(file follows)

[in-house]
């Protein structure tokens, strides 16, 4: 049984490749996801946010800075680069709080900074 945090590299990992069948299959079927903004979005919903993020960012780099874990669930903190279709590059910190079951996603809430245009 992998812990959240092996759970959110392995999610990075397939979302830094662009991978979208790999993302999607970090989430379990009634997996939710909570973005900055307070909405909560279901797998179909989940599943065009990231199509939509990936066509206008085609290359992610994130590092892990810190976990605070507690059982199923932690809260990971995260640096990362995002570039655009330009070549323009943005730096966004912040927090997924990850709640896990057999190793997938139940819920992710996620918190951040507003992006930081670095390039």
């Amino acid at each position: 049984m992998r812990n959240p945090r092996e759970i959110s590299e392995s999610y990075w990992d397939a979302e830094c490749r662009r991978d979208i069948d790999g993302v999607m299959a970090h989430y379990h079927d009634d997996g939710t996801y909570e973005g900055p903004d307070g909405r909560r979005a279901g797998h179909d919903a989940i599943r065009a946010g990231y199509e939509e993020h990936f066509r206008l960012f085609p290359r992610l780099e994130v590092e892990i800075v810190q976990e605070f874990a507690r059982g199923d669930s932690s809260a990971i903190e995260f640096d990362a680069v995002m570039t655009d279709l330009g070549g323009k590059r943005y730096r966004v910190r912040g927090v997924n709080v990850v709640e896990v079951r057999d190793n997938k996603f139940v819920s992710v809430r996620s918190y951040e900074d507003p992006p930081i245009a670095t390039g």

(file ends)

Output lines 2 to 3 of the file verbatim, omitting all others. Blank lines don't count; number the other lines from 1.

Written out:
């Protein structure tokens, strides 16, 4: 049984490749996801946010800075680069709080900074 945090590299990992069948299959079927903004979005919903993020960012780099874990669930903190279709590059910190079951996603809430245009 992998812990959240092996759970959110392995999610990075397939979302830094662009991978979208790999993302999607970090989430379990009634997996939710909570973005900055307070909405909560279901797998179909989940599943065009990231199509939509990936066509206008085609290359992610994130590092892990810190976990605070507690059982199923932690809260990971995260640096990362995002570039655009330009070549323009943005730096966004912040927090997924990850709640896990057999190793997938139940819920992710996620918190951040507003992006930081670095390039």
């Amino acid at each position: 049984m992998r812990n959240p945090r092996e759970i959110s590299e392995s999610y990075w990992d397939a979302e830094c490749r662009r991978d979208i069948d790999g993302v999607m299959a970090h989430y379990h079927d009634d997996g939710t996801y909570e973005g900055p903004d307070g909405r909560r979005a279901g797998h179909d919903a989940i599943r065009a946010g990231y199509e939509e993020h990936f066509r206008l960012f085609p290359r992610l780099e994130v590092e892990i800075v810190q976990e605070f874990a507690r059982g199923d669930s932690s809260a990971i903190e995260f640096d990362a680069v995002m570039t655009d279709l330009g070549g323009k590059r943005y730096r966004v910190r912040g927090v997924n709080v990850v709640e896990v079951r057999d190793n997938k996603f139940v819920s992710v809430r996620s918190y951040e900074d507003p992006p930081i245009a670095t390039g």